3. Opportunities for fabric mixing. Mixing prints and solids FTW! My ideal blouse allows for natural use of multiple fabrics, with separate yoke pieces and interesting design details. 
  4. Lower neckline. When wearing a loose top, especially, I can't stand a high neckline. Give me a peek of collarbone and cleavage to liven things up, please.
  5. Multiple cup-sizes. All the better, if this dream pattern makes allowances for larger busts. While I am quite comfortable with FBAs, I still prefer not having to fuss with a pattern for hours before actually using it. This also rules out any pattern that would require me to grade up substantially. 
Spoiler alert: this pattern doesn't actually exist. Vogue 9109, with its multiple cup sizes and swingy silhouette, is as close as it comes. I almost sprung for it, but started tallying the pattern changes in my head. The neckline needed to come down, back shaping had to be added, and opportunities for fabric matching were slim. Add in an additional FBA and why the hell was I paying Vogue prices for a simple tunic top?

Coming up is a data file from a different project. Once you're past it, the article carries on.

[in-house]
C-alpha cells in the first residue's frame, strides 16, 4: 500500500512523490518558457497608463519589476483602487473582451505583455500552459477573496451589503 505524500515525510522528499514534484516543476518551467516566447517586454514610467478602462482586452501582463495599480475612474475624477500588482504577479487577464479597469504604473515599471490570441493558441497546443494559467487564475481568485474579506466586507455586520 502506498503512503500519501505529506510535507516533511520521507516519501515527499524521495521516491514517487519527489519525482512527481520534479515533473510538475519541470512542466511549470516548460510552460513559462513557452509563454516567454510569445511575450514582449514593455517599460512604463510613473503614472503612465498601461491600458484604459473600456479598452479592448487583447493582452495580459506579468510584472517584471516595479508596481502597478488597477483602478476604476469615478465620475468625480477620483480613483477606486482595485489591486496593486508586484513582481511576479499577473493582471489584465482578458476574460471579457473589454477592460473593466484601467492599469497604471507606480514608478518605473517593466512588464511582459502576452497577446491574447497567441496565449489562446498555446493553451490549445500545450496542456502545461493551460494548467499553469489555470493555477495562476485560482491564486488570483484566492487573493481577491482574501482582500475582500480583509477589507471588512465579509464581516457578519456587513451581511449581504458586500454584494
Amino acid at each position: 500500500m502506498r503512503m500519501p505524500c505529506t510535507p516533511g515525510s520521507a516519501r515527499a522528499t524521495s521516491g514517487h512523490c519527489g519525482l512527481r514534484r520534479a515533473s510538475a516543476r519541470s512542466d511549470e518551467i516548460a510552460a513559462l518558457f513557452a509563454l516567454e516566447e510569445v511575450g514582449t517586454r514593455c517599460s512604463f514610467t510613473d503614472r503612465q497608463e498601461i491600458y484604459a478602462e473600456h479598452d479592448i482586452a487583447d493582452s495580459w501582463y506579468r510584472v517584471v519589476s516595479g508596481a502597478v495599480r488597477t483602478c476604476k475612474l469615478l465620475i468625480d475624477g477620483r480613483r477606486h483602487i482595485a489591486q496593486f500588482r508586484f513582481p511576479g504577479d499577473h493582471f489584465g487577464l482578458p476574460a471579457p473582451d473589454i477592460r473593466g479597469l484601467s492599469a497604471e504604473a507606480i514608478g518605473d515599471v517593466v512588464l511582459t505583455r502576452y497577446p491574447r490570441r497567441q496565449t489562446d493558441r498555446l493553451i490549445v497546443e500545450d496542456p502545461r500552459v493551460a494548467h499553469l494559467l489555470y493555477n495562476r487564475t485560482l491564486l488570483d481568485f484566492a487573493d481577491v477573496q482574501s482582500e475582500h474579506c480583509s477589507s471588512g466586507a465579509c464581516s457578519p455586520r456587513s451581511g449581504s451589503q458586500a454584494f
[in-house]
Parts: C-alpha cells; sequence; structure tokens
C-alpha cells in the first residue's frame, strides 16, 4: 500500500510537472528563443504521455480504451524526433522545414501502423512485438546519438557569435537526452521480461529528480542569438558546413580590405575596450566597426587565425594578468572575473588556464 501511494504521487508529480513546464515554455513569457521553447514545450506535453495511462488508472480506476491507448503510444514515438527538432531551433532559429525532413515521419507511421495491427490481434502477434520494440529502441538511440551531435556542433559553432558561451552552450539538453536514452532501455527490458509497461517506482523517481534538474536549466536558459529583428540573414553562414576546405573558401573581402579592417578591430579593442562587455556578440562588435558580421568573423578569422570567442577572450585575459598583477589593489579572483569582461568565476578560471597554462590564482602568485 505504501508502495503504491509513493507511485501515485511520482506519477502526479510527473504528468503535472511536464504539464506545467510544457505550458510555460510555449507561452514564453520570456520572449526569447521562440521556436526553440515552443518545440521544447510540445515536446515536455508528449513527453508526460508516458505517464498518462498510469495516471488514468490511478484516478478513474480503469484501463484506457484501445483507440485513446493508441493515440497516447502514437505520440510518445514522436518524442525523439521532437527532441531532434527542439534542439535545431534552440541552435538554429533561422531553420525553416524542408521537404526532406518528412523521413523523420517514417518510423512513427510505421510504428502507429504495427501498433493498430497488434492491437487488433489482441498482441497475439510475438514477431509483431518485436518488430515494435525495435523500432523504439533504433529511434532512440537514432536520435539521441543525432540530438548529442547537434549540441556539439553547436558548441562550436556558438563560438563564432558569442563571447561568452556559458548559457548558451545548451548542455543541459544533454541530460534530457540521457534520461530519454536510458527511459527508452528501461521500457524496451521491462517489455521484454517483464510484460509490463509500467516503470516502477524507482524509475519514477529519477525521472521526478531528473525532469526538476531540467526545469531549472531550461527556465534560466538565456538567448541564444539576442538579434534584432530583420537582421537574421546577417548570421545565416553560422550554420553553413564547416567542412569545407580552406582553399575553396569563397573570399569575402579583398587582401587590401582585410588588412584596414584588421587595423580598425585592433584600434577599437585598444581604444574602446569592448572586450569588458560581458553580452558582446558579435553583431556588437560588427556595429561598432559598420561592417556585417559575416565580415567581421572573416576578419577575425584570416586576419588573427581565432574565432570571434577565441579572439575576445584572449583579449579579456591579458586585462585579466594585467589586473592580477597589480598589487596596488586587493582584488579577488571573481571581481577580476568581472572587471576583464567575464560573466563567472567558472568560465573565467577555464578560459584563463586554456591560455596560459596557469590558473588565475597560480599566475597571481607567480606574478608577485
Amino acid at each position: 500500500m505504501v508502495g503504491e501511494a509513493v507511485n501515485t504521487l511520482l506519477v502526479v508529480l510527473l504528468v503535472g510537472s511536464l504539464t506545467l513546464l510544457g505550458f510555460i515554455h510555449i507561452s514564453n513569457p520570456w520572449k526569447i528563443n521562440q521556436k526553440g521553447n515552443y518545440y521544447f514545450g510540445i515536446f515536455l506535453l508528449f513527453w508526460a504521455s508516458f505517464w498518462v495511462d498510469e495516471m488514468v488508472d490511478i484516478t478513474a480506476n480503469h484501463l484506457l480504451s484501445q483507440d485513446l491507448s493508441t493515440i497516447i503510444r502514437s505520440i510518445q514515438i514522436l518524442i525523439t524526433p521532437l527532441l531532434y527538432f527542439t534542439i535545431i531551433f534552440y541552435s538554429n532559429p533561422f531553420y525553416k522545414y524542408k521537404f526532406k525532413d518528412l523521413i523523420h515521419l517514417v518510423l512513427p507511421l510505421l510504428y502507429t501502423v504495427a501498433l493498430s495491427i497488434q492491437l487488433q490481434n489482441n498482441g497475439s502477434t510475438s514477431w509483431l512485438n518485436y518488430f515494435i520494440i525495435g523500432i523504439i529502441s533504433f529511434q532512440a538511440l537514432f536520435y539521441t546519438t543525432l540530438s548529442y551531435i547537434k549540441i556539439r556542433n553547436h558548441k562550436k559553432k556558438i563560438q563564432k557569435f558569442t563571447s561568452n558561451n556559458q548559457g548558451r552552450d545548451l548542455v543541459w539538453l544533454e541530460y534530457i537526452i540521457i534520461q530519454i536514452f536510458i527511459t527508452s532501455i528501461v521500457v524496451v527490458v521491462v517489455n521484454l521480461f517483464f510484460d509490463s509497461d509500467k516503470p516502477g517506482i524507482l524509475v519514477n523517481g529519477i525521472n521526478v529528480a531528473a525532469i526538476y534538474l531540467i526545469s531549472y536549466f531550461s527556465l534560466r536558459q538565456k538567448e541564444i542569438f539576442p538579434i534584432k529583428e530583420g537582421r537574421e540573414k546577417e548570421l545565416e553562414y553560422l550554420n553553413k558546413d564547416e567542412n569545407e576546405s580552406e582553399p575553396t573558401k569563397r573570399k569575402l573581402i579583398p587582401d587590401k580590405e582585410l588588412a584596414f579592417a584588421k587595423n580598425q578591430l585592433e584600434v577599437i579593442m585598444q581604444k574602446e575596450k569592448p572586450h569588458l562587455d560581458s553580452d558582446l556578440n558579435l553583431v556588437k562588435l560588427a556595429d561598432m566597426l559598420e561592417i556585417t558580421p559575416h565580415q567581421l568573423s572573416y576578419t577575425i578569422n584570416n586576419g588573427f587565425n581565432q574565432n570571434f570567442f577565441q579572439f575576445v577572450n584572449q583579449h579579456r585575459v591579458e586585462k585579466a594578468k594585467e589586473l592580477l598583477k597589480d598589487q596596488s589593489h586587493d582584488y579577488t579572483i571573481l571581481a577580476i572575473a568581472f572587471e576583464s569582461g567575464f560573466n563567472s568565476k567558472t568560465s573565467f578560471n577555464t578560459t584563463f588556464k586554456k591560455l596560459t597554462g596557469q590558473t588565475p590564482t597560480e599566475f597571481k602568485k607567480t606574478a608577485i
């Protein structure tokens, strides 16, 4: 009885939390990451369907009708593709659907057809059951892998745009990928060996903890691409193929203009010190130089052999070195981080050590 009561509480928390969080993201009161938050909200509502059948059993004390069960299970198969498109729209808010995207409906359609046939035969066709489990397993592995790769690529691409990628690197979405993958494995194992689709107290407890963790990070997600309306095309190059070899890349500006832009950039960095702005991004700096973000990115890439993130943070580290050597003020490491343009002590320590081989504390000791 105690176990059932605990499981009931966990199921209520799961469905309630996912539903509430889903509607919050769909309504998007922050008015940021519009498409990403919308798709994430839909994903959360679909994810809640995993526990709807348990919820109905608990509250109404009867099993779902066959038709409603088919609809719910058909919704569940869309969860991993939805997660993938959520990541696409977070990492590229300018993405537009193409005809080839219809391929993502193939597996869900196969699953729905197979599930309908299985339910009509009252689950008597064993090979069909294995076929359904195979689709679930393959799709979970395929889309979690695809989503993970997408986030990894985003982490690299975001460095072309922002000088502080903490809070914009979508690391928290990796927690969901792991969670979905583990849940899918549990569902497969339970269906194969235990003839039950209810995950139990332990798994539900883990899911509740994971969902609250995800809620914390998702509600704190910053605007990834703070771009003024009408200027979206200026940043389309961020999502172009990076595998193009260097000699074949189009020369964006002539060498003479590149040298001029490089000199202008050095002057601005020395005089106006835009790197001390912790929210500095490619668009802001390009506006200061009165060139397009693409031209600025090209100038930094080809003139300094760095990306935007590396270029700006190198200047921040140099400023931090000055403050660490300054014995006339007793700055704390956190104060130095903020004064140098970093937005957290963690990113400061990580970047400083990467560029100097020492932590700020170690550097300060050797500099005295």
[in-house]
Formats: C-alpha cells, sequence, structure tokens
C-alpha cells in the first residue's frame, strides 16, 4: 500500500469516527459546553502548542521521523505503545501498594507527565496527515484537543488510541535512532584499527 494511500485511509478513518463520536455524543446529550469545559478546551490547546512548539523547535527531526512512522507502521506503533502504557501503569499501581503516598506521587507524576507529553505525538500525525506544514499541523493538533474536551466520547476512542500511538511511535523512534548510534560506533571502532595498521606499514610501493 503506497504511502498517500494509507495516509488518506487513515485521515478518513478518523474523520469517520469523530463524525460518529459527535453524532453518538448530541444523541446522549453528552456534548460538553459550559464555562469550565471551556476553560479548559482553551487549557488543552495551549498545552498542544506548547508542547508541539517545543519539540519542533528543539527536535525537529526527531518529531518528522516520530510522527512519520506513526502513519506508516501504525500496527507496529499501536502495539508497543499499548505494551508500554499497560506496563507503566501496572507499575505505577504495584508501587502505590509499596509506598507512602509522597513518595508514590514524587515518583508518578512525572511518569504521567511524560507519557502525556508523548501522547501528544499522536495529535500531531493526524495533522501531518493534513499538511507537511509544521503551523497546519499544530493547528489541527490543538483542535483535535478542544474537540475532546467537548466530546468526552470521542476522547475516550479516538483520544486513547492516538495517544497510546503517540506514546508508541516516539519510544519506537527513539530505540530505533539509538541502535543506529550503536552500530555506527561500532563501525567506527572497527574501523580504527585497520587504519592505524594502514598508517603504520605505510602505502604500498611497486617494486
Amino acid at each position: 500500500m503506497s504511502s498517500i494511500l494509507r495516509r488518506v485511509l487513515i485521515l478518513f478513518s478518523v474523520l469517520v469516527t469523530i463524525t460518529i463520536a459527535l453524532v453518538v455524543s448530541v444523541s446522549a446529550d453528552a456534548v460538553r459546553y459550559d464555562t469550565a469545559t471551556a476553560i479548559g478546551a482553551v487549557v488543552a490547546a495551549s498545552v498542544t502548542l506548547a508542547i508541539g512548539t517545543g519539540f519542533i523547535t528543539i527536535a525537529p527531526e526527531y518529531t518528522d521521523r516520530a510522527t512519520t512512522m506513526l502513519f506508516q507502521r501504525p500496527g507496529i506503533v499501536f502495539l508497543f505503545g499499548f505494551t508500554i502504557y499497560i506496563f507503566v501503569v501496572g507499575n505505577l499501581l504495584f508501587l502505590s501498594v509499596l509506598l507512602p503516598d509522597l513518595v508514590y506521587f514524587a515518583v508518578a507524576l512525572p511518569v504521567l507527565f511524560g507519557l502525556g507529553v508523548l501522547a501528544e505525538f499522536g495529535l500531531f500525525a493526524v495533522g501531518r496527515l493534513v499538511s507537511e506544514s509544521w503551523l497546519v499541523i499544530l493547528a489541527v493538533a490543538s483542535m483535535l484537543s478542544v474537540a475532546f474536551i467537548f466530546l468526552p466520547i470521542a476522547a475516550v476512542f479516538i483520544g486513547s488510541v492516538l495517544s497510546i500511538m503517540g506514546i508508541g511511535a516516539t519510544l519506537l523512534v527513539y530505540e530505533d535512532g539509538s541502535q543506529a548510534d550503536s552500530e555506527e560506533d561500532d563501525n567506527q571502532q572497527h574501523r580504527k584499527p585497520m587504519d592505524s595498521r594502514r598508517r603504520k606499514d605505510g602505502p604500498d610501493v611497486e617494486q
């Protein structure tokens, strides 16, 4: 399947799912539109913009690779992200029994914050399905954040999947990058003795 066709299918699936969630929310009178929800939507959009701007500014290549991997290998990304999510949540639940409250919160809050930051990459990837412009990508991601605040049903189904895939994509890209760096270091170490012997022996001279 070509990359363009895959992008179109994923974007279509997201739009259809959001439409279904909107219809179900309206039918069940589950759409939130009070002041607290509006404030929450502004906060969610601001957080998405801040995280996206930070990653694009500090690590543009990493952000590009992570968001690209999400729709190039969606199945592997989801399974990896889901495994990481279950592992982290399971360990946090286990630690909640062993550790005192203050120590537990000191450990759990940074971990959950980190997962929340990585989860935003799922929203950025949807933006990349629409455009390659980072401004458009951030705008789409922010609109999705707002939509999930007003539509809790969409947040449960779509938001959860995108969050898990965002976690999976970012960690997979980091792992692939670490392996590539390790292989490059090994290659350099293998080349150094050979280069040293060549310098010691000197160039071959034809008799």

This, dear ones, is why slopers exist!

With my lackluster drawing skills, I drew up a plan. Using my oft-ignored bodice sloper, I would create my perfect woven top. Made to my specifications, it would fit beautifully and have just the right amount of swish. French curves were unearthed and inspirational questing music was turned up to 11. 

Two muslins and way too many feet of bee paper later, we have the Brazos Tunic.*

Let's take a closer look, shall we? The front of the blouse is fairly simple. I elongated my sloper to mid-hip length and swung out from the bust line to a floating, curved hem. Shaping is added through side bust darts and a subtly cinched side seam. To avoid it becoming super basic, I opted for a more interesting notched neckline.